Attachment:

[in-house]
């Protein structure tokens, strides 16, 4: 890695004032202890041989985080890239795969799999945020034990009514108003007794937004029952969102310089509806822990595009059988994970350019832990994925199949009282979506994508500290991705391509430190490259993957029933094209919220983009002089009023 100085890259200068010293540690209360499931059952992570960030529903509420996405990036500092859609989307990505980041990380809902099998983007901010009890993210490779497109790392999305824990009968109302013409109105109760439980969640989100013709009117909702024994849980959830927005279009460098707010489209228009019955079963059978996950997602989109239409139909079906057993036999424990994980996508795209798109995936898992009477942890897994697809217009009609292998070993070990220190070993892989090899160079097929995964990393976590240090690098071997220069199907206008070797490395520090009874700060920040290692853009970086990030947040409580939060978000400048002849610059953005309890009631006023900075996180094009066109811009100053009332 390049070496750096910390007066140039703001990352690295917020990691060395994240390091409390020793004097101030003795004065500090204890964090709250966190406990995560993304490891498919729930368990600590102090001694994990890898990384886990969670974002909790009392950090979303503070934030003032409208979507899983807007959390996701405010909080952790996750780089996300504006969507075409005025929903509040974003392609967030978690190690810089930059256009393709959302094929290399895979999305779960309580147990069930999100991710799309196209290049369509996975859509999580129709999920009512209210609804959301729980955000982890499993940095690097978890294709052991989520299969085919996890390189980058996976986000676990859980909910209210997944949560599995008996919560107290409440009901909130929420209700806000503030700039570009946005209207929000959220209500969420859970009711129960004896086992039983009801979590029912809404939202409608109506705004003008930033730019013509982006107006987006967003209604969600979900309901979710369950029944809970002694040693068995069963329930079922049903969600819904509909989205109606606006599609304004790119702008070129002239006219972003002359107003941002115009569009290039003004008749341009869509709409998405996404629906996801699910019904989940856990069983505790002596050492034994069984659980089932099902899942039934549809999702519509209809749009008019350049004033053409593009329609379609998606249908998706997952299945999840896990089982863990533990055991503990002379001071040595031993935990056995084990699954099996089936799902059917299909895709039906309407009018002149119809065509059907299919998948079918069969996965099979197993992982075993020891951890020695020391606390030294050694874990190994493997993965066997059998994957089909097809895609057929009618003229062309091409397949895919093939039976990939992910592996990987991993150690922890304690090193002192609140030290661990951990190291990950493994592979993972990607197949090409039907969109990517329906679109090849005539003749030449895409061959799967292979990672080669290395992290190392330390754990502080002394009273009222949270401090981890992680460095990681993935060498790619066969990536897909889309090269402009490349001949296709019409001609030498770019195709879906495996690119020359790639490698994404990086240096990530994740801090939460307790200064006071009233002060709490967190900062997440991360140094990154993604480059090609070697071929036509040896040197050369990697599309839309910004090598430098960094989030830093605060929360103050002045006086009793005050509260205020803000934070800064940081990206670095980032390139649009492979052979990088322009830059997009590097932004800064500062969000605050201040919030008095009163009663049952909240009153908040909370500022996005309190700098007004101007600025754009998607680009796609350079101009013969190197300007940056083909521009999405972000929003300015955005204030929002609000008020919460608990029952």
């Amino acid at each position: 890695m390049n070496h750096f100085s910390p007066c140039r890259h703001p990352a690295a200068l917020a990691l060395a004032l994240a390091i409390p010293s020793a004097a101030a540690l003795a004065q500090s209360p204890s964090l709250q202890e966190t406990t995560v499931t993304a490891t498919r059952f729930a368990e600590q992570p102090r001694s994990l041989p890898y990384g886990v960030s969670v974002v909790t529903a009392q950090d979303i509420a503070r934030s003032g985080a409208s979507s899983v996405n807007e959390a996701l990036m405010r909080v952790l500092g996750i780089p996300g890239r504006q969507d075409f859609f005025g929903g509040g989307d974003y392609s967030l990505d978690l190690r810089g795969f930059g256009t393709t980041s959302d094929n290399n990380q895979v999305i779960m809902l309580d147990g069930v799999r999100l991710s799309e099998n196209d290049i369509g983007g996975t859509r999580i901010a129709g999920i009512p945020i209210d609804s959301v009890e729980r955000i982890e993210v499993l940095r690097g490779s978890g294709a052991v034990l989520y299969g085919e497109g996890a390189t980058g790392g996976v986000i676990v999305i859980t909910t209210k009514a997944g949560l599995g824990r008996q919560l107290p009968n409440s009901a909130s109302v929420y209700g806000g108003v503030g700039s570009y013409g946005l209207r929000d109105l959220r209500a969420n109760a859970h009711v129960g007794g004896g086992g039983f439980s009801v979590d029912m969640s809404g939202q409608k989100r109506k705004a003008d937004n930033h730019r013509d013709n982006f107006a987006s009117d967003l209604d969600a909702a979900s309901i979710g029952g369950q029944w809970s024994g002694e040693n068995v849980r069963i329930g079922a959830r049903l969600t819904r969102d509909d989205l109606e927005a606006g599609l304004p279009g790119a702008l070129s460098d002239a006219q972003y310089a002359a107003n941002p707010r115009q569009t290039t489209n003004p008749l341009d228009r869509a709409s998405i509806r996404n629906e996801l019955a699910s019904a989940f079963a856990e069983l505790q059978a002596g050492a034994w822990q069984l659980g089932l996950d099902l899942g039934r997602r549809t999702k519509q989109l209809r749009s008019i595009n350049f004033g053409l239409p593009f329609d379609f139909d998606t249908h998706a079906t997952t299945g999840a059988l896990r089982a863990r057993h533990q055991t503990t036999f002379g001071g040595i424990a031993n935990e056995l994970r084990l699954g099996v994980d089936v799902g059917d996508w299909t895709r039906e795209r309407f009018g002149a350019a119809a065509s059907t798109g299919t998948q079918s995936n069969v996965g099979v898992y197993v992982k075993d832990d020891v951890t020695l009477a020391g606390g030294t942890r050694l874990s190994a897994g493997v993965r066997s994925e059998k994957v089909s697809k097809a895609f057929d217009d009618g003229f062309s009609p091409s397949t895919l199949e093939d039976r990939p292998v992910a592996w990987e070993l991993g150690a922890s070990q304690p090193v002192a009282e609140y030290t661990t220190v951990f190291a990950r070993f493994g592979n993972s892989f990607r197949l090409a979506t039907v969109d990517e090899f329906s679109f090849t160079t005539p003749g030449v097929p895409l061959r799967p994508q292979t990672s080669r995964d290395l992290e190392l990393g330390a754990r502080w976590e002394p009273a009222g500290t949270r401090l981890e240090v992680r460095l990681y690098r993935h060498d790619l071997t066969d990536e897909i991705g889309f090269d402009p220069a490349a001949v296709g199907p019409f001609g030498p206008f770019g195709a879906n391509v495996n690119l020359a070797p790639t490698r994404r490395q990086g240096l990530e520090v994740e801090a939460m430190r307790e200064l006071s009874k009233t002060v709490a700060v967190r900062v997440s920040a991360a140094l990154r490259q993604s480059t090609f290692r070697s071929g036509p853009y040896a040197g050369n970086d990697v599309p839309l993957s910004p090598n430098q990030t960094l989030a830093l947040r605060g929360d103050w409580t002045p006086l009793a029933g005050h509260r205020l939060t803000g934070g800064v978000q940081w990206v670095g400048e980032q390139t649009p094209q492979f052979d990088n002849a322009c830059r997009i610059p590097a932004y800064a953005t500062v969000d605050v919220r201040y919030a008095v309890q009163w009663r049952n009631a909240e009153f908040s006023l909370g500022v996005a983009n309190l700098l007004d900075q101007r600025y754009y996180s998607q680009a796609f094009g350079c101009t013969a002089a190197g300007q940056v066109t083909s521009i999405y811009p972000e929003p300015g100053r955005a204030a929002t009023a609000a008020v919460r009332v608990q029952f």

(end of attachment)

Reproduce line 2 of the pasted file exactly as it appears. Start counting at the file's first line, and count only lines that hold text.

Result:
């Protein structure tokens, strides 16, 4: 890695004032202890041989985080890239795969799999945020034990009514108003007794937004029952969102310089509806822990595009059988994970350019832990994925199949009282979506994508500290991705391509430190490259993957029933094209919220983009002089009023 100085890259200068010293540690209360499931059952992570960030529903509420996405990036500092859609989307990505980041990380809902099998983007901010009890993210490779497109790392999305824990009968109302013409109105109760439980969640989100013709009117909702024994849980959830927005279009460098707010489209228009019955079963059978996950997602989109239409139909079906057993036999424990994980996508795209798109995936898992009477942890897994697809217009009609292998070993070990220190070993892989090899160079097929995964990393976590240090690098071997220069199907206008070797490395520090009874700060920040290692853009970086990030947040409580939060978000400048002849610059953005309890009631006023900075996180094009066109811009100053009332 390049070496750096910390007066140039703001990352690295917020990691060395994240390091409390020793004097101030003795004065500090204890964090709250966190406990995560993304490891498919729930368990600590102090001694994990890898990384886990969670974002909790009392950090979303503070934030003032409208979507899983807007959390996701405010909080952790996750780089996300504006969507075409005025929903509040974003392609967030978690190690810089930059256009393709959302094929290399895979999305779960309580147990069930999100991710799309196209290049369509996975859509999580129709999920009512209210609804959301729980955000982890499993940095690097978890294709052991989520299969085919996890390189980058996976986000676990859980909910209210997944949560599995008996919560107290409440009901909130929420209700806000503030700039570009946005209207929000959220209500969420859970009711129960004896086992039983009801979590029912809404939202409608109506705004003008930033730019013509982006107006987006967003209604969600979900309901979710369950029944809970002694040693068995069963329930079922049903969600819904509909989205109606606006599609304004790119702008070129002239006219972003002359107003941002115009569009290039003004008749341009869509709409998405996404629906996801699910019904989940856990069983505790002596050492034994069984659980089932099902899942039934549809999702519509209809749009008019350049004033053409593009329609379609998606249908998706997952299945999840896990089982863990533990055991503990002379001071040595031993935990056995084990699954099996089936799902059917299909895709039906309407009018002149119809065509059907299919998948079918069969996965099979197993992982075993020891951890020695020391606390030294050694874990190994493997993965066997059998994957089909097809895609057929009618003229062309091409397949895919093939039976990939992910592996990987991993150690922890304690090193002192609140030290661990951990190291990950493994592979993972990607197949090409039907969109990517329906679109090849005539003749030449895409061959799967292979990672080669290395992290190392330390754990502080002394009273009222949270401090981890992680460095990681993935060498790619066969990536897909889309090269402009490349001949296709019409001609030498770019195709879906495996690119020359790639490698994404990086240096990530994740801090939460307790200064006071009233002060709490967190900062997440991360140094990154993604480059090609070697071929036509040896040197050369990697599309839309910004090598430098960094989030830093605060929360103050002045006086009793005050509260205020803000934070800064940081990206670095980032390139649009492979052979990088322009830059997009590097932004800064500062969000605050201040919030008095009163009663049952909240009153908040909370500022996005309190700098007004101007600025754009998607680009796609350079101009013969190197300007940056083909521009999405972000929003300015955005204030929002609000008020919460608990029952």